Professional Bike Fit Service
For all the fun and enjoyment of a good ride on your bike, cycling pain is a potential problem. While cycling is known for of cycling its fractures from nasty high speed falls, it is repetitive cycling injuries that cause most cyclists pain unnecessarily.
As a cyclist myself, I am personally aware of knee pain, back pain, hip pain, sciatica and neck pain from a poor bike setup and too many kilometres in the wrong position.
In this article, I hope to keep your cycling fun by discovering how to prevent common injuries impacting on your ride. Whether you are interested in road cycling, triathlons, mountain biking, velodrome cycling or just the commute to work, the cycling injury prevention principles are similar, but do vary depending on the the performance you want out of yourself and your bike.
Cycling - Power Phases
As you can see from the infographic above, cycling incorporates all of your major leg muscle groups at different phases. This can be wonderful for strengthening but overuse or compensation for a weak zone may cause an imbalance leading to cycling pain.
A cycling physiotherapist will be able to identify if you have any lack of motion, strength deficits and help you address these possible sources of injury.
Common Sources of Cycling Pain
While we are happy to provide you with general bike setup guidelines, we have observed that these guidelines will help some cyclists but not all.
We highly recommend a professional bike fit if you are suffering pain or discomfort while cycling of would seriously like to optimise your cycling efficiency.
More information: Bike Fit Brisbane
General Bike Set Up Guidelines
Riding Position Set Up
A comfortable and efficient riding position is vital. It is important that your bike is properly set-up and adjusted. If your bike is adjusted to suit your particular body size and shape you will then feel more relaxed and will be able to ride longer distances with less effort. The notes below are the most common settings that work.
- The ball of your foot should be centred over the pedal axle.
- Small feet and high cadence pedlars place the ball of your foot slightly behind centre.
- If you have clip-less pedals you can make this adjustment by clipping your shoes into the pedal and adjusting the cleat fixing bolts.
Set the saddle height the following way:
- Sit on the saddle with the crank arm perpendicular to the ground and heel (shoes on) on the top of the pedal.
- Your leg should be in the straight “locked” position.
- Allow for oversized shoe heels or extra thick soles.
- Your saddle top surface should be parallel with the road surface.
Saddle Front/Back Adjustment
- Sit on your bike in your normal riding position with the cranks in the 3 and 9 o’clock position.
- Your saddle is correctly positioned when your tibial tuberosity (the bump at the top of the shin bone) is 1cm behind the pedal axle.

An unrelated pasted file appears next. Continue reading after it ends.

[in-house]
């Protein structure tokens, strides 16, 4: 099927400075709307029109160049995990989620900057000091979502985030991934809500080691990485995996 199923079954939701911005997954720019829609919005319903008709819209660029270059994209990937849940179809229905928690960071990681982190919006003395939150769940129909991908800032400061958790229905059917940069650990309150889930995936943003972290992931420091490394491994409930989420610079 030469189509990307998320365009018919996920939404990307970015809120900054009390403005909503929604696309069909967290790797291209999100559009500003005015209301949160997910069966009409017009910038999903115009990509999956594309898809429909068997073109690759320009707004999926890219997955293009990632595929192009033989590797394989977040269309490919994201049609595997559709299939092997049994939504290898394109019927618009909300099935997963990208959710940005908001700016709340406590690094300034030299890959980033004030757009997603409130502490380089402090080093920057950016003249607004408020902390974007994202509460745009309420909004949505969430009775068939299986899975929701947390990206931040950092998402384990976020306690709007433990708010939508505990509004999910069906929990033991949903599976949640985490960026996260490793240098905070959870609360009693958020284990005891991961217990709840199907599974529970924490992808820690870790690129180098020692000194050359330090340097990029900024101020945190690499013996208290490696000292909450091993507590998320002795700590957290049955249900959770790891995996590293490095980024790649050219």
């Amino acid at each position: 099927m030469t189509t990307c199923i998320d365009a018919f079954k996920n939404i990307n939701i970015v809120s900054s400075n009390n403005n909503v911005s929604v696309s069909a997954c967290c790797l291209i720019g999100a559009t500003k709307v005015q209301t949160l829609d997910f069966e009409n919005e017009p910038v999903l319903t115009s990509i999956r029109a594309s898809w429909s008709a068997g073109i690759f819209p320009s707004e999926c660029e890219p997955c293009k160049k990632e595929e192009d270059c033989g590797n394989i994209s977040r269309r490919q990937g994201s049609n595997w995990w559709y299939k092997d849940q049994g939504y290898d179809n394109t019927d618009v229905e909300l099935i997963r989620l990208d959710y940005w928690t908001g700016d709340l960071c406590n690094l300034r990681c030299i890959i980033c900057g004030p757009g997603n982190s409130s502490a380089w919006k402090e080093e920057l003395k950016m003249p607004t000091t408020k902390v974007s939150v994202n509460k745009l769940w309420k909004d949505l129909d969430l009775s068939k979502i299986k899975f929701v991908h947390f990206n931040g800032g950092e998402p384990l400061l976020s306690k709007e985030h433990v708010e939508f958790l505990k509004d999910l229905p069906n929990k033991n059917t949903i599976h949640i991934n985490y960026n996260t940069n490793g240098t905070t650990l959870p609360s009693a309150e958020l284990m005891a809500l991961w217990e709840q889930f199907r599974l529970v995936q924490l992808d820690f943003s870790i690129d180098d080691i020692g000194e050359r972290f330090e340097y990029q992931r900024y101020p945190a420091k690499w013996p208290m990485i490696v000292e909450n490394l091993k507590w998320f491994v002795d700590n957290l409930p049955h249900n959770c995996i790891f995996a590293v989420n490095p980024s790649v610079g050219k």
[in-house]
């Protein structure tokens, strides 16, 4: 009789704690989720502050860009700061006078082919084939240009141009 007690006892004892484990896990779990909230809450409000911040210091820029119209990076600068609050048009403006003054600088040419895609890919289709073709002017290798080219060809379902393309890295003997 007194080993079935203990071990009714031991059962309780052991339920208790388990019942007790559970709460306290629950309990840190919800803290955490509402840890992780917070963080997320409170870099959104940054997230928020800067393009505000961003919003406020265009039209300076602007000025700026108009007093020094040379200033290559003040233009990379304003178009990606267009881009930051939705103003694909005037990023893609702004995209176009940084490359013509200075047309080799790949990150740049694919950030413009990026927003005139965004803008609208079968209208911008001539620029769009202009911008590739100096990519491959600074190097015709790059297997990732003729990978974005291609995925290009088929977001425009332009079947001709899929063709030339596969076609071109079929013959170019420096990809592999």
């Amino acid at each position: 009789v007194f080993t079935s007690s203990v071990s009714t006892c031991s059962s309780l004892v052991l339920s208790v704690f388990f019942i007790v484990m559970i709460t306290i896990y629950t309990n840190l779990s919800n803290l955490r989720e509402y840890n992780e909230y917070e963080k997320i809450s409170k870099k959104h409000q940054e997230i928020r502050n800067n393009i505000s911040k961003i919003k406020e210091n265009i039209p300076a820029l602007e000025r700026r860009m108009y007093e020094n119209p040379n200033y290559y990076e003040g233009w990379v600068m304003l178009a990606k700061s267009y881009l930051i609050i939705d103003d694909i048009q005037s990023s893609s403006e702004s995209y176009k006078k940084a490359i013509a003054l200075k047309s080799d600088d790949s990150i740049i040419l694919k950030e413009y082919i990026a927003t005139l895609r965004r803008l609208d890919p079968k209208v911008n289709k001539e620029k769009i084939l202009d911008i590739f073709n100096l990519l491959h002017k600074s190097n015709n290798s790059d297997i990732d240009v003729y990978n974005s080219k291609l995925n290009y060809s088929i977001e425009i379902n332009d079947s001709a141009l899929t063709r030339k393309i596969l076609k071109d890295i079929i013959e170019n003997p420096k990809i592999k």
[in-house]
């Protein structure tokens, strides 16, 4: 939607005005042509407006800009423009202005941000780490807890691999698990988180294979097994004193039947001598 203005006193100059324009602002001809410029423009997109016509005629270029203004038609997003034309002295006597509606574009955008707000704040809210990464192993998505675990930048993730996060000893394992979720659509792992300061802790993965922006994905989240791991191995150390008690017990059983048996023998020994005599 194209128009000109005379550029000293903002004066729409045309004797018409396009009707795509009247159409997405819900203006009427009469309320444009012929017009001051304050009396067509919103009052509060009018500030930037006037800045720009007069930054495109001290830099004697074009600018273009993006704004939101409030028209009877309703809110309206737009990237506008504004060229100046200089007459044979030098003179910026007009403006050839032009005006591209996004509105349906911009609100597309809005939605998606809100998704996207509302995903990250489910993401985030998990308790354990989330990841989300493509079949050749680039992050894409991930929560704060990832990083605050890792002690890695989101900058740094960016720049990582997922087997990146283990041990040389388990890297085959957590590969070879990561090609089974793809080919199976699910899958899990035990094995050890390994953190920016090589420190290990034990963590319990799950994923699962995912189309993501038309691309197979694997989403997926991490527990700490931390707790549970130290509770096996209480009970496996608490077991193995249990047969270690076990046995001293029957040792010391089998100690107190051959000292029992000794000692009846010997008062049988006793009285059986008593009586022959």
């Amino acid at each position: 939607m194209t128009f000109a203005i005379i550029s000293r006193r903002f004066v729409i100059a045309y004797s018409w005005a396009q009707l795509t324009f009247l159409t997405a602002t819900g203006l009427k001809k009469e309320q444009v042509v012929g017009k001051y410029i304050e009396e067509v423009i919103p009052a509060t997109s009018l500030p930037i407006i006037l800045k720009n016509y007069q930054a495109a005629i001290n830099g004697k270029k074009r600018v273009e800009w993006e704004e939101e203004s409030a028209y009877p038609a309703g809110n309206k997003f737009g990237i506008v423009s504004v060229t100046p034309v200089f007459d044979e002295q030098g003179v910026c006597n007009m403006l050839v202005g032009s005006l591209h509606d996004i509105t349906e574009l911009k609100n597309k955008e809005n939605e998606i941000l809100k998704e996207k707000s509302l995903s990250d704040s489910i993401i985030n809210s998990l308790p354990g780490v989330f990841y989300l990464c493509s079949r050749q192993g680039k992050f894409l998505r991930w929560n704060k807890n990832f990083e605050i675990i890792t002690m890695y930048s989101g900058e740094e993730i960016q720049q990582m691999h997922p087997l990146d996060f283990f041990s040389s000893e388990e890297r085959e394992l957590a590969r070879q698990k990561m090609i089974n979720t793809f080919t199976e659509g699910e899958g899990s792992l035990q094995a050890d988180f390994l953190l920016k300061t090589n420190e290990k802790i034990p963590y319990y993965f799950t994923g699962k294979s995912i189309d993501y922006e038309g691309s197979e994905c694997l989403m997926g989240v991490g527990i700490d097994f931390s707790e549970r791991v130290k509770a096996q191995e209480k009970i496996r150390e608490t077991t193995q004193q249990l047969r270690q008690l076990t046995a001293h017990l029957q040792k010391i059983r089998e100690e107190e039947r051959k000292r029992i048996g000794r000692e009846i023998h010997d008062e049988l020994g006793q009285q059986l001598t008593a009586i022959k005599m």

- You may need a plumb line and a helper to make this adjustment and you may have to readjust saddle height if you move the saddle significantly.
Stem and Handlebars
- Correct stem height can be somewhere between level with the saddle height or as much as 6 cm below. The preferred range is 2.5 to 4.5 lower.
- Check to ensure that your knee just clears your elbow when seated on your bike with the cranks in the 3/9 o’clock position.
- To ensure good chest expansion and breathing your handlebars should be as wide as your shoulders.
- On a mountain or hybrid bike some riders may prefer a more upright riding position with a higher stem position.
- Extra wide flat-type mountain bike handlebars may give more stable control on unsealed roads but you may find them uncomfortable on long rides over sealed roads.
- Bar extensions and narrower handlebars will give you a greater variety of comfortable hand positions and also place your upper body in a slightly lower position to reduce your overall resistance to the wind.
- If the handlebars are too far away you will be very uncomfortable.
- Sit on your bike in your normal riding position and your arms should be at 90 degrees to your torso.
Adjusting to Your New Position
It takes time to settle in to the new position and you may still have to do some fine tuning. Overall you should feel much better when you ride and less strained when you arrive back home.
What if None of this Works?
If you can’t get comfortable after making these adjustments and riding for a while then it is possible that your bike is not the right size for you. Considering visiting a physiotherapist with a special interest in bike setup or a cycling store professional.
Common Treatments for Cycling Pain
Cycling Injury FAQs
Helpful Cycling Pain Related Products
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Last updated 08-Apr-2015 04:31 PM
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